OUR CONCEPT of “once-in-a-century” storms needs to be redefined following the latest flash floods in Dublin and the surrounding region, according to Ireland’s leading expert on climate change, Prof John Sweeney of NUI Maynooth.
After Dublin City Council categorised the latest floods as a “once-in-a century” event, he said this was now “a meaningless concept” based on standard trends, and we “no longer have such trends” because storms were becoming much more frequent.
“We can’t say this event is due to climate change, but the increase in frequency of intense rainfall events is on an upward curve – so we’re seeing nothing that contradicts the models [on climate change].
“It just so happened it was in Dublin this time, and not in Ballinasloe.”
Prof Sweeney said “much more statistical analysis” of rainfall patterns in Ireland was needed as a guide to future planning for events such as Monday evening’s rain, which led to the new record of 82.2mm for the greatest daily total for October at Casement Aerodrome, Baldonnel, since records began there in 1954.
Gerald Fleming, head of Met Éireann’s general forecasting division, said calculating “return periods” for such heavy rainfall was merely “playing with decimal points” and there was “certainly a question mark over whether they’re appropriate for the next 20 to 30 years”.
Dublin director of traffic Michael Phillips said it was not enough to be told by Met Éireann there would be heavy rain in Dublin.
“We need to develop a micro-system that will tell us if it’s going to be in Drumcondra or Ballsbridge so we know where to send out workforces.”
The last intense rainfall event in the Dublin area was on August 9th, 2008, when amounts in excess of 70mm were recorded in Celbridge, Lucan and Leixlip. Just three years earlier, on June 29th, 2005, 45mm fell in the Phoenix Park in less than an hour.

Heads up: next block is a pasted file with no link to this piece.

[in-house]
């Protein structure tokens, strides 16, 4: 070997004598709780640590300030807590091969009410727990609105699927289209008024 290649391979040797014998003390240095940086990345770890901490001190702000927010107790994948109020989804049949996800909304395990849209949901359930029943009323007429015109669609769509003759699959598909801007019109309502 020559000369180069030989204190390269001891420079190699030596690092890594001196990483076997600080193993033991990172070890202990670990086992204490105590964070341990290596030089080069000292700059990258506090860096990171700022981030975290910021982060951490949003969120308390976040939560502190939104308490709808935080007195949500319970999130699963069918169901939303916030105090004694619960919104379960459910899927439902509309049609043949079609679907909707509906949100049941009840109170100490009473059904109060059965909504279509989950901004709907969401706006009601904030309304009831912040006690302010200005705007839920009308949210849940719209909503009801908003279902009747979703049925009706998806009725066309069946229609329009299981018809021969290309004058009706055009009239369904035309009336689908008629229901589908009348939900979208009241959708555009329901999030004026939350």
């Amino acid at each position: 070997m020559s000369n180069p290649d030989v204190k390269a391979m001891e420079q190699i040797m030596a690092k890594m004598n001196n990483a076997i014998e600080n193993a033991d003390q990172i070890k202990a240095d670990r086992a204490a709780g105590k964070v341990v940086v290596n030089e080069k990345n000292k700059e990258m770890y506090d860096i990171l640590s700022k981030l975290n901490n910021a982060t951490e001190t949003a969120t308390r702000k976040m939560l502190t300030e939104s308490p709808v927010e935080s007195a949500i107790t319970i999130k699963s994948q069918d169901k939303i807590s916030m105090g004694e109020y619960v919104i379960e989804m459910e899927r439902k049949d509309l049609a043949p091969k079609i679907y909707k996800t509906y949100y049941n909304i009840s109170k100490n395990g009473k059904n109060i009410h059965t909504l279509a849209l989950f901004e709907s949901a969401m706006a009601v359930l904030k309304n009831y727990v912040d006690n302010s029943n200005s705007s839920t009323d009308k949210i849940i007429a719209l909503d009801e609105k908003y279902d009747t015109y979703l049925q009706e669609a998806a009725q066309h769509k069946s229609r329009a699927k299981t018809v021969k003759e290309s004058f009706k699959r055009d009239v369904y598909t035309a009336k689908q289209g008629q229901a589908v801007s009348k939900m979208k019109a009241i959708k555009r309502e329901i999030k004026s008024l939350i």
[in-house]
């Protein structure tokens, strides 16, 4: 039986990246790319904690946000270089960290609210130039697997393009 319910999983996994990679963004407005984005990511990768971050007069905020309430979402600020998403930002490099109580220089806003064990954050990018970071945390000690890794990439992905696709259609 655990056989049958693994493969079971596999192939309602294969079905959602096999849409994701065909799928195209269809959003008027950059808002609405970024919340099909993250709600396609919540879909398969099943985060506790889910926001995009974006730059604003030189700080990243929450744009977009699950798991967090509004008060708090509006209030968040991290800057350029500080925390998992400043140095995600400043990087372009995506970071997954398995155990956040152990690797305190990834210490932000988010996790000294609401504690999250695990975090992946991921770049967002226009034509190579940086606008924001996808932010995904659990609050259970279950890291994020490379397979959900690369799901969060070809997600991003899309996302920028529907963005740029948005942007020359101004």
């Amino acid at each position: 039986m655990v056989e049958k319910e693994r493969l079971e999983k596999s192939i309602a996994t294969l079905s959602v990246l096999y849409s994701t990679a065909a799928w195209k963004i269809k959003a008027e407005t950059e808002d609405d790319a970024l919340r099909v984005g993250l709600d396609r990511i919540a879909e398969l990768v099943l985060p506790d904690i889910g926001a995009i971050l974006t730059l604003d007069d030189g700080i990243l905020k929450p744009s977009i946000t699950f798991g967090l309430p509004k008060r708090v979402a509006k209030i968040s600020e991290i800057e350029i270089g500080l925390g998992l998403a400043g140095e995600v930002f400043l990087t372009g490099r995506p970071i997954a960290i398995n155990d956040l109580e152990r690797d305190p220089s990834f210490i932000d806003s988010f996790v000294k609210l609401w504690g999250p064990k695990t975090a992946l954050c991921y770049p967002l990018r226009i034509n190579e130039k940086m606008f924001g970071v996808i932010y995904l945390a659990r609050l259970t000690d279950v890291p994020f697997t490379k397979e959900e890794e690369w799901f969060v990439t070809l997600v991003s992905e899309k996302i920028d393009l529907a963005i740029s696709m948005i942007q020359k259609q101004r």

Coping with the consequences has presented real problems for the authorities.
After floods hit Drumcondra in November 2002 and then taoiseach Bertie Ahern was pictured standing up to his knees in water, priority was given to improving flood defences along the river Tolka.
There was, and still is, a risk that building up walls along one section of a river could result in it overflowing elsewhere.
Natural floodplains were also affected by urban and suburban development during the boom, simply by the spread of concrete and tarmacadam that allows water to gather in great quantities.
The controversial flood defences proposed for Clontarf would have been of no help on this occasion; they were designed to protect the area from inundation by the sea. Monday night’s flooding was caused by intense heavy rainfall over a period of several hours.
Some motorways and other major roads became impassable on Monday due to flooding, notably the M7 on the outskirts of Dublin, the N11 at the UCD Belfield underpass and the M50 between the Ballinteer and Firhouse junctions, triggering a six-hour closure.
Sean O’Neill, spokesman for the National Roads Authority, said the latter was due to a culvert backing up and flooding out onto the motorway. Six pumps were brought in by the operating company, M50 Concessions, to clear the water, which reached a depth of 300mm.
He explained all roads are designed to allow water to drain off their surface.
However, if the surrounding land and drainage is at or beyond capacity, the road is directly affected because “a domino effect takes place and the road becomes flooded”.
After the Dublin area emergency plan was activated, O’Neill said the authority lifted tolls on the port tunnel, allowing it to be used freely by motorists seeking to avoid flooded roads elsewhere. “The tunnel was fine and was used as a pressure reliever and exit route from the city.”
As for what happened in Dundrum shopping centre, where the entire ground floor was flooded, engineers have noted that the Dundrum Slang stream “is currently protected from a major flooding event which has a 2 per cent [1-in-50 year] probability of occurring in any given year”.
However, results from the river catchment flood risk assessment and management programme being carried out by the Office of Public Works (OPW) have shown that “there is no viable flood risk management option available for the entire Dundrum Slang”.
The programme derives from the 2007 EU “floods” directive, which requires all member states to undertake a preliminary flood risk assessment, based on available information, such as the OPW’s extensive flood mapping database.
This is available online at www.floodmaps.ie